BBC Radio 4, 12 June 2013
What is it about courtroom dramas
that render them such compelling listening? Is it their structure, with various witnesses being cross-questioned and
revealing details that they have hitherto concealed? Is it the ebb and flow of questions, with the opposing counsels
trying their best to break or support the witnesses? Or is it the satisfying resolution, where we find out whether the
person is either guilty or not guilty? Or is it all of these factors?
Listening to One of the Lads, I concluded
that it was perhaps all of these factors that rendered the play so compelling. This was an employment tribunal, in which
Suzy Andrews (Susie Riddell) charged the East Yorkshire Police with unfair dismissal. She claimed she had been driven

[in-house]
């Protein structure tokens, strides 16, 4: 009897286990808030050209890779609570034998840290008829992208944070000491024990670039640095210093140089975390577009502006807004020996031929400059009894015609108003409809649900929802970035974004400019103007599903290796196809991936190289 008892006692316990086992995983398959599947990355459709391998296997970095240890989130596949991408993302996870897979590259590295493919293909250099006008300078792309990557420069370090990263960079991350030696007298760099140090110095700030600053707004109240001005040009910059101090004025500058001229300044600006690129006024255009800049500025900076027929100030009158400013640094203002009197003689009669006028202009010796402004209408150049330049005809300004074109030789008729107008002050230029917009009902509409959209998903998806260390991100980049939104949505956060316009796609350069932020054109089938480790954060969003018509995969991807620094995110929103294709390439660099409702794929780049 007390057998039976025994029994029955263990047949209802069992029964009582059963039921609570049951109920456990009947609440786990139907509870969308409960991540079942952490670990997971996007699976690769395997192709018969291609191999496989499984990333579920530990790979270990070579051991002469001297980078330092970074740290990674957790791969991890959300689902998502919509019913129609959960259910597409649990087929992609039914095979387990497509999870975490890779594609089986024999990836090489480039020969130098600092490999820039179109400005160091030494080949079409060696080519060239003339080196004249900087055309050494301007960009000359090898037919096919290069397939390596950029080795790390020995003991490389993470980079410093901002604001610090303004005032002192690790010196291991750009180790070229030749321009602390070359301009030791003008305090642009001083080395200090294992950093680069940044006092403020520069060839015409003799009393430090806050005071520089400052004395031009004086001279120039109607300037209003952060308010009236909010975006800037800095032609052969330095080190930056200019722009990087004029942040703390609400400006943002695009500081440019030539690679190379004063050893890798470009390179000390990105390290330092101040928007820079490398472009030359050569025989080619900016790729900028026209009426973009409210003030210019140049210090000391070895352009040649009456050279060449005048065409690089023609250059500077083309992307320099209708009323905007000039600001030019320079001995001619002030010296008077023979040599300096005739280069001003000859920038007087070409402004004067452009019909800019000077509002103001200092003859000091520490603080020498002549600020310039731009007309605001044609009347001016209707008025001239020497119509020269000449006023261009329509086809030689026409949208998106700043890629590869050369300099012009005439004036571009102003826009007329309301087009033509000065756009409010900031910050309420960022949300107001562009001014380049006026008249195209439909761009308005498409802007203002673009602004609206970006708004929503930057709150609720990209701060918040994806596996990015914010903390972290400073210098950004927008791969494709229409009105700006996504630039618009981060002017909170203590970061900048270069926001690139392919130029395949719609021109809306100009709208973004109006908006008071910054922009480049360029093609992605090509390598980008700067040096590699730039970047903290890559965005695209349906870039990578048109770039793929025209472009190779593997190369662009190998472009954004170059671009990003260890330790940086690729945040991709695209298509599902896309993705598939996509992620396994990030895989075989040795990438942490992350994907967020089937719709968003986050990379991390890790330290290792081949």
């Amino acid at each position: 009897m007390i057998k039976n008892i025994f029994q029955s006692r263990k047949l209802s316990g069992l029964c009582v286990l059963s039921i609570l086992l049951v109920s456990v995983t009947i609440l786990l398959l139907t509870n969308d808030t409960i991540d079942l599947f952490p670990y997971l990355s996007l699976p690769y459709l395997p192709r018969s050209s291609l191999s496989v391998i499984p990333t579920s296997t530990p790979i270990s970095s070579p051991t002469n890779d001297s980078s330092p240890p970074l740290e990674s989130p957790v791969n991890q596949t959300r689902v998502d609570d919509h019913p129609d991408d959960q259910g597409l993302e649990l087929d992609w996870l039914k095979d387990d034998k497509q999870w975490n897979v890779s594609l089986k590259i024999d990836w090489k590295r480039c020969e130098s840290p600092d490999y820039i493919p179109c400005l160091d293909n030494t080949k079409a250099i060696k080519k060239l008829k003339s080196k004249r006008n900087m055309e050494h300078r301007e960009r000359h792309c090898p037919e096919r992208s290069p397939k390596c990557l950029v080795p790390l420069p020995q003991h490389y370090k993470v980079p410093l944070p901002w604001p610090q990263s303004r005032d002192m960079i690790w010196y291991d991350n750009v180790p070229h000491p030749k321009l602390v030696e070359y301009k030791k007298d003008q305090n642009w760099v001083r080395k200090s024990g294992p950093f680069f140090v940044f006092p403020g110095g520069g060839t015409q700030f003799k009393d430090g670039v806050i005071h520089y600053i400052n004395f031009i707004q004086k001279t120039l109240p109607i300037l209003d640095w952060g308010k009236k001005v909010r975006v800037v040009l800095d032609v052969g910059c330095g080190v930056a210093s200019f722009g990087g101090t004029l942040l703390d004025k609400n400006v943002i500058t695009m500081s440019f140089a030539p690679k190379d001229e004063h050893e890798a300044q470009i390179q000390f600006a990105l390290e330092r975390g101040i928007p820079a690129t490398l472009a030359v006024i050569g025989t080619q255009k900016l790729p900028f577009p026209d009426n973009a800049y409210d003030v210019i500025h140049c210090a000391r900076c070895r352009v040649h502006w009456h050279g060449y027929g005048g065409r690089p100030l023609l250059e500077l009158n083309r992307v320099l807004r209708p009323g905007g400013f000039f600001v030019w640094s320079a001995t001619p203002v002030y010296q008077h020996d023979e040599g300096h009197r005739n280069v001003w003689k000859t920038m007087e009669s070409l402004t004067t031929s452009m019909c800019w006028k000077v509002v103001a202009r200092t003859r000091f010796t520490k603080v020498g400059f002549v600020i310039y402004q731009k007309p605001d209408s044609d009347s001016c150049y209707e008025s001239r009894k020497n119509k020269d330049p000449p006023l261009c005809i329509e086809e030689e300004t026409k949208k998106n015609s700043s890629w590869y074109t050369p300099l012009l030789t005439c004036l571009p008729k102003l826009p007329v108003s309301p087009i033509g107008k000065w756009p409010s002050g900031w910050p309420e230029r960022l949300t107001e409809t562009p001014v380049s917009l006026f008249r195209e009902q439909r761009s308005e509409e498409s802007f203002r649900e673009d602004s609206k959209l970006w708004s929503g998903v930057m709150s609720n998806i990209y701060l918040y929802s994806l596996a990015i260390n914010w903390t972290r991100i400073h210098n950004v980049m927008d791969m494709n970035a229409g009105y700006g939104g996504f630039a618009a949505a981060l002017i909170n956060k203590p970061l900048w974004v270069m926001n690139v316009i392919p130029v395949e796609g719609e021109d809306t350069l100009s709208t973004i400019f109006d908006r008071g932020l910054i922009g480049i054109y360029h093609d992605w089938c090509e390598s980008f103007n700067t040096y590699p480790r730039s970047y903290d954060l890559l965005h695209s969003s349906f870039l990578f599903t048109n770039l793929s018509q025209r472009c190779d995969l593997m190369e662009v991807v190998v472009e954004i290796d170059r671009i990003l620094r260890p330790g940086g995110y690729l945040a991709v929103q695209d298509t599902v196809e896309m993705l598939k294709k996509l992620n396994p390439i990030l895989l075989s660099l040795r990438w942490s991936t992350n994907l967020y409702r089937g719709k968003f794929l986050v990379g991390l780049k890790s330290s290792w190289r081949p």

out of the job due to sexist bullying. Ably defended by her counsel Rebecca Nyman (Claire Rushbrook), Suzy put up a
convincing performance in court, even though provoked beyond measure by the police force's counsel.
During the play we learned a lot about police attitudes towards gender division, as well
as the supposed "banter" which to many male officers provided some kind of a safety-valve from the stresses and strains of
their work. What officers such as Roy Eadley (Graham Turner) failed to realize was that sexist comments might be interpreted
differently by women as compared to men. We also learned how Suzy had in many ways to act like a man to ensure her survival
in the force, which said a lot about the (lack of) equal opportunities, despite the senior officers' protestations to
In the end the case was resolved,
but nothing changed: we were left with the distinct feeling that the male-dominated force would continue behaving in precisely
the same manner as before. A depressing thought, to say the least. The director of this Afternoon Drama was
David Ian Neville.